language: eng
source:
identifier: E-ISSN: 1932-6203 ; DOI: 10.1371/journal.pone.0031074
fulltext: fulltext
issn:
  • 1932-6203
  • 19326203
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titleRole of Mitofusin 2 in the Renal Stress Response (MFN2 in Renal Stress)
creatorGall, Jonathan M ; Wang, Zhiyong ; Liesa, Marc ; Molina, Anthony ; Havasi, Andrea ; Schwartz, John H ; Shirihai, Orian ; Borkan, Steven C ; Bonegio, Ramon G. B
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subjectResearch Article ; Biology ; Medicine ; Nephrology ; Molecular Biology ; Cell Biology ; Developmental Biology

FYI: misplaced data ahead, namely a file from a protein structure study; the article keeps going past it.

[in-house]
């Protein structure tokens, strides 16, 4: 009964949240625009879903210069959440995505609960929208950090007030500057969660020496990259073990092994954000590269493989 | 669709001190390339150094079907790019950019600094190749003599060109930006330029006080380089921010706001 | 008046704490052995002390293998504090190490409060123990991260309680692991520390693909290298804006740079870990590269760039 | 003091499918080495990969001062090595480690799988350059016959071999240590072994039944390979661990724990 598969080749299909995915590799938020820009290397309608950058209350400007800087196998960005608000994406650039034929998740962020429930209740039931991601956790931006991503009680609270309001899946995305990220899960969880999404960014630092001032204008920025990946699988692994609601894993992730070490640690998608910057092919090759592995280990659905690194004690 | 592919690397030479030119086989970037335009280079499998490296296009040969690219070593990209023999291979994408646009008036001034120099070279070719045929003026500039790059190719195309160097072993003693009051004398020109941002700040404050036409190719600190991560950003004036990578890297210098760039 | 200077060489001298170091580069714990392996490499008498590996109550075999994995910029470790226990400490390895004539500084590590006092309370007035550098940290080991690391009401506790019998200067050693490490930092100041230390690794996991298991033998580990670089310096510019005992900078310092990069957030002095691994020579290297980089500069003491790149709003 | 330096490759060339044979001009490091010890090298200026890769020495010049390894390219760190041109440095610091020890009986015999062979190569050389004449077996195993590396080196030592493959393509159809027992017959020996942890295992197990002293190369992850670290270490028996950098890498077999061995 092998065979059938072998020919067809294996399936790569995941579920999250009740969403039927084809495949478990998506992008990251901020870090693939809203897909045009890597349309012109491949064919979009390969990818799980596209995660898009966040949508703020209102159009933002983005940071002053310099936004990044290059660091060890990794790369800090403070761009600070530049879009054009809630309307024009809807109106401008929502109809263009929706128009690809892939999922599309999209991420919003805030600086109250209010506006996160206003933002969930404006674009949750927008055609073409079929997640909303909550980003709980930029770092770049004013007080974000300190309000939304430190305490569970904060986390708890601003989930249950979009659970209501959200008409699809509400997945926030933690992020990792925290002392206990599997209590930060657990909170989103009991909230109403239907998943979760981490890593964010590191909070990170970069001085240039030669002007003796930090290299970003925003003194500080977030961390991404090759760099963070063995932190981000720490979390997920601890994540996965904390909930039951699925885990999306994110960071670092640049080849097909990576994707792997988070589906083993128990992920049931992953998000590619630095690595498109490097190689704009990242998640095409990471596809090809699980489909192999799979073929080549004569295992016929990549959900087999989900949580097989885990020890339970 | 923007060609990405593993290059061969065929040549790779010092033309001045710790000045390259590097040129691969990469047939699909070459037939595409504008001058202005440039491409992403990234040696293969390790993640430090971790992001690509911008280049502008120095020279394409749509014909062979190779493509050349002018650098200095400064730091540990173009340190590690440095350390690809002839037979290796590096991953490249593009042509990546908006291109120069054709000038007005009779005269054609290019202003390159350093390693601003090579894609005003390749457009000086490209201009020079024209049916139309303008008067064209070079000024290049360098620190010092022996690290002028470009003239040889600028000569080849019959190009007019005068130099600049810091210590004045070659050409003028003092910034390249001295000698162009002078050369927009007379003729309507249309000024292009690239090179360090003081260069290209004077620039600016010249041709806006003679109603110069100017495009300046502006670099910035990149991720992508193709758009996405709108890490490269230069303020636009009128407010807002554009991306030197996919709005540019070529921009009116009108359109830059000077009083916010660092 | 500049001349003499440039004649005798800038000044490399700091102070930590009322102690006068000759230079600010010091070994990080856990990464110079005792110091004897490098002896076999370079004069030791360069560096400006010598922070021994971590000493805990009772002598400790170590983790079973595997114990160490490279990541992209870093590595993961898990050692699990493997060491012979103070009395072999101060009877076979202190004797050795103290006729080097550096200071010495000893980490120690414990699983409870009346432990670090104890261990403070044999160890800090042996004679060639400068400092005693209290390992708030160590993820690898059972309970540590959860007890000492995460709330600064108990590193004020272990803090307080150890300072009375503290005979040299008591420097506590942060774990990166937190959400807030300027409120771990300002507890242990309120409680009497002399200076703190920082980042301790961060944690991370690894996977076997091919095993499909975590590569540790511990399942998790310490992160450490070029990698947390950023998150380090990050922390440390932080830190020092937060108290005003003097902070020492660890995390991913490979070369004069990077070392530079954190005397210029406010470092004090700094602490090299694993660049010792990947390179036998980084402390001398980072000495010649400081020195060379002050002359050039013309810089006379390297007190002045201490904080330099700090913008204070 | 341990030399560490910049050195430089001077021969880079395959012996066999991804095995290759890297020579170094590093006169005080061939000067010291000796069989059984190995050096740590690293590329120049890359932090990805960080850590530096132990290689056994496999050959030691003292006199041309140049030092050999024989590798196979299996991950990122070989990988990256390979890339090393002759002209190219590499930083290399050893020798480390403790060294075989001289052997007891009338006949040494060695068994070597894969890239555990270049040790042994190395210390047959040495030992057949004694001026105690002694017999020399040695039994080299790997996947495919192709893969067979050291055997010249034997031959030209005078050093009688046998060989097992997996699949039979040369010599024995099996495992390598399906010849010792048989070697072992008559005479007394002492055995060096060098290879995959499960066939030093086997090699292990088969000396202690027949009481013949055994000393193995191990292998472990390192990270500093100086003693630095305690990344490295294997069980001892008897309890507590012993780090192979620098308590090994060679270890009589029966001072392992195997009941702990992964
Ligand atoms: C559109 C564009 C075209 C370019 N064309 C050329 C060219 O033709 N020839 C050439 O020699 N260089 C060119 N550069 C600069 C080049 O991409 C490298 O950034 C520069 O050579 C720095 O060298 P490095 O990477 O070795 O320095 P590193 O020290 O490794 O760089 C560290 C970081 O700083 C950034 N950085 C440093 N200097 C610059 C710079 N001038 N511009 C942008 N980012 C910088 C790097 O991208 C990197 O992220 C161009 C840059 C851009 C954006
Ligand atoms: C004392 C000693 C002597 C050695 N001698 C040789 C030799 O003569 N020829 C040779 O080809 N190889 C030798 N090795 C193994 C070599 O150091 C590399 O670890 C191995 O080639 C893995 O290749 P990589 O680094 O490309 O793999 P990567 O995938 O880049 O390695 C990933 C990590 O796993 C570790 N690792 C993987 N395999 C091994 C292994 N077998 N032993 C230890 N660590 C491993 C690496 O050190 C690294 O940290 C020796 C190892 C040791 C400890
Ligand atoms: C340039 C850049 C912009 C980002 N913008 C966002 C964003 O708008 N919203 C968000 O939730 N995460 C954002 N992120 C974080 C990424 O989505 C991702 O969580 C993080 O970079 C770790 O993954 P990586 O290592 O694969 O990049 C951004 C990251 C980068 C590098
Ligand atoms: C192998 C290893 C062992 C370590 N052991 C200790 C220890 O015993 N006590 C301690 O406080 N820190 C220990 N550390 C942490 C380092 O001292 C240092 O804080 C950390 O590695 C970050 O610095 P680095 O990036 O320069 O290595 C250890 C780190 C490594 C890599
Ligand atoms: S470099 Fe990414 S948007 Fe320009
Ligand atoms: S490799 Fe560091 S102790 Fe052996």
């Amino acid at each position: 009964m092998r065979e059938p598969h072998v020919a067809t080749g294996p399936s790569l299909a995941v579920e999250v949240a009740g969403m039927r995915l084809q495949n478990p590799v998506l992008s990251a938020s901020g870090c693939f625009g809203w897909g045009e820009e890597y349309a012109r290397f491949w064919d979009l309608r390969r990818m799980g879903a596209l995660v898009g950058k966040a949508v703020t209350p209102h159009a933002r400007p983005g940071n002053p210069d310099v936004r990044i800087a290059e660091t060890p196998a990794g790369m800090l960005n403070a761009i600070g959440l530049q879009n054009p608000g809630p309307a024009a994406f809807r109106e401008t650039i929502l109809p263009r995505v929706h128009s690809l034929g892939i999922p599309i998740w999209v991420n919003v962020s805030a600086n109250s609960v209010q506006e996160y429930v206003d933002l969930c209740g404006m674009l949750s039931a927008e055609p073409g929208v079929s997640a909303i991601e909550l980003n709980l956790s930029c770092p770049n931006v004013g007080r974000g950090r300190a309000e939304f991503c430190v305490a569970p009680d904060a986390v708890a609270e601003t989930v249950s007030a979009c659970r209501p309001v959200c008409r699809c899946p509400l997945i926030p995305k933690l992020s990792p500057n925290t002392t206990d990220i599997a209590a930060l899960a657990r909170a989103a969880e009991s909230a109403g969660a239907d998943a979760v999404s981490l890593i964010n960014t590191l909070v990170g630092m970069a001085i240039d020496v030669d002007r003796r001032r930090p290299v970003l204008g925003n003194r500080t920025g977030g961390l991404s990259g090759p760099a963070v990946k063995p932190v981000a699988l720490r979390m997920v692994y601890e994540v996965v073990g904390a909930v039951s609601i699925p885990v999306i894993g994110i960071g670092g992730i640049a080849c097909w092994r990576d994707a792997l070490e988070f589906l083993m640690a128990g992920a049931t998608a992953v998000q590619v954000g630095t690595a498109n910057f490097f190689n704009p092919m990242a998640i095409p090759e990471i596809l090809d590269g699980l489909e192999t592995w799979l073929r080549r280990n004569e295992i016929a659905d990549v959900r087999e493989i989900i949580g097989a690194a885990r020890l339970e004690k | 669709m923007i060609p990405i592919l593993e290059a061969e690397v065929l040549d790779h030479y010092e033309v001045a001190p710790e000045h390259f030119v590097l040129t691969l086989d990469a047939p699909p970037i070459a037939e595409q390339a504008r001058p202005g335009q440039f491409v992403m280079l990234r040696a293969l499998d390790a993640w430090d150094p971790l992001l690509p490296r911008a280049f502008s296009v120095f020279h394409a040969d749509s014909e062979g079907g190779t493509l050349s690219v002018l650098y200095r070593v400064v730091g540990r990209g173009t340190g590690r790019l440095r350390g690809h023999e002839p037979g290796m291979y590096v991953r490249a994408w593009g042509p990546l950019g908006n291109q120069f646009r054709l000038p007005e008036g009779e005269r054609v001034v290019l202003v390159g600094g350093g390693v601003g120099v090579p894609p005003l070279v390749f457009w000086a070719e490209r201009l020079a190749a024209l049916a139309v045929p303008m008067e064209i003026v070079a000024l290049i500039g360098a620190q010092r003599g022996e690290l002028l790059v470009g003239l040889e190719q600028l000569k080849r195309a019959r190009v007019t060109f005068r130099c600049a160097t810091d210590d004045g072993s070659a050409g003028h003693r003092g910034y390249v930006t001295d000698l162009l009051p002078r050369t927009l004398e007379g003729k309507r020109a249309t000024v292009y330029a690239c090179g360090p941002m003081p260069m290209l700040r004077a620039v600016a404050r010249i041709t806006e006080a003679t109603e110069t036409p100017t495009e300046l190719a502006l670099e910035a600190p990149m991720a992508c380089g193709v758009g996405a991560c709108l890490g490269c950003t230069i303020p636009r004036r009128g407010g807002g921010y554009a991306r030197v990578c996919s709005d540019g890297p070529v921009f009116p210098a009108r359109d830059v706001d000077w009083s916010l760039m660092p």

descriptionThe role of mitofusin 2 (MFN2), a key regulator of mitochondrial morphology and function in the renal stress response is unknown. To assess its role, the MFN2 floxed gene was conditionally deleted in the kidney of mice (MFN2 cKO) by Pax2 promoter driven Cre expression (Pax2Cre). MFN2 cKO caused severe mitochondrial fragmentation in renal epithelial cells that are critical for normal kidney tubular function. However, despite a small (20%) decrease in nephron number, newborn cKO pups had organ or tubular function that did not differ from littermate Cre-negative pups. MFN2 deficiency in proximal tubule epithelial cells in primary culture induced mitochondrial fragmentation but did not significantly alter ATP turnover, maximal mitochondrial oxidative reserve capacity, or the low level of oxygen consumption during cyanide exposure. MFN2 deficiency also did not increase apoptosis of tubule epithelial cells under non-stress conditions. In contrast, metabolic stress caused by ATP depletion exacerbated mitochondrial outer membrane injury and increased apoptosis by 80% in MFN2 deficient vs. control cells. Despite similar stress-induced Bax 6A7 epitope exposure in MFN2 deficient and control cells, MFN2 deficiency significantly increased mitochondrial Bax accumulation and was associated with greater release of both apoptosis inducing factor and cytochrome c. In conclusion, MFN2 deficiency in the kidney causes mitochondrial fragmentation but does not affect kidney or tubular function during development or under non-stress conditions. However, MFN2 deficiency exacerbates renal epithelial cell injury by promoting Bax-mediated mitochondrial outer membrane injury and apoptosis.